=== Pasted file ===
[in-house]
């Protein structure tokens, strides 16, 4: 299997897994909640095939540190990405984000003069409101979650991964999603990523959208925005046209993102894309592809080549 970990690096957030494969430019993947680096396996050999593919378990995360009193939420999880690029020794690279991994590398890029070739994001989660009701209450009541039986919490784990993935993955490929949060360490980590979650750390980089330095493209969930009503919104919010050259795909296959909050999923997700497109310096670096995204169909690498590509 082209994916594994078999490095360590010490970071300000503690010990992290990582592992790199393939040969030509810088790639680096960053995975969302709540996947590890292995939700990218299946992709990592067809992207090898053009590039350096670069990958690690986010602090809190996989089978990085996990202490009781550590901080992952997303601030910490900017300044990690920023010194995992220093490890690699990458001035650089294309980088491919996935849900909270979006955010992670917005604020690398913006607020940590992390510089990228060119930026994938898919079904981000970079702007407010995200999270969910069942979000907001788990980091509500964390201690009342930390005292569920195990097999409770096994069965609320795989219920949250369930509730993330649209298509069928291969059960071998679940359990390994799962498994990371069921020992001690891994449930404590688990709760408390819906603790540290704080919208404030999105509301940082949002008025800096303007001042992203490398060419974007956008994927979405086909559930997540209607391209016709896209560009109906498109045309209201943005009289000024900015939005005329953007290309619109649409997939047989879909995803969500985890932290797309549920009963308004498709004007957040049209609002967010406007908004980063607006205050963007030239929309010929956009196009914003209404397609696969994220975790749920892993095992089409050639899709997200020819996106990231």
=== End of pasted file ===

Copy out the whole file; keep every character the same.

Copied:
[in-house]
């Protein structure tokens, strides 16, 4: 299997897994909640095939540190990405984000003069409101979650991964999603990523959208925005046209993102894309592809080549 970990690096957030494969430019993947680096396996050999593919378990995360009193939420999880690029020794690279991994590398890029070739994001989660009701209450009541039986919490784990993935993955490929949060360490980590979650750390980089330095493209969930009503919104919010050259795909296959909050999923997700497109310096670096995204169909690498590509 082209994916594994078999490095360590010490970071300000503690010990992290990582592992790199393939040969030509810088790639680096960053995975969302709540996947590890292995939700990218299946992709990592067809992207090898053009590039350096670069990958690690986010602090809190996989089978990085996990202490009781550590901080992952997303601030910490900017300044990690920023010194995992220093490890690699990458001035650089294309980088491919996935849900909270979006955010992670917005604020690398913006607020940590992390510089990228060119930026994938898919079904981000970079702007407010995200999270969910069942979000907001788990980091509500964390201690009342930390005292569920195990097999409770096994069965609320795989219920949250369930509730993330649209298509069928291969059960071998679940359990390994799962498994990371069921020992001690891994449930404590688990709760408390819906603790540290704080919208404030999105509301940082949002008025800096303007001042992203490398060419974007956008994927979405086909559930997540209607391209016709896209560009109906498109045309209201943005009289000024900015939005005329953007290309619109649409997939047989879909995803969500985890932290797309549920009963308004498709004007957040049209609002967010406007908004980063607006205050963007030239929309010929956009196009914003209404397609696969994220975790749920892993095992089409050639899709997200020819996106990231």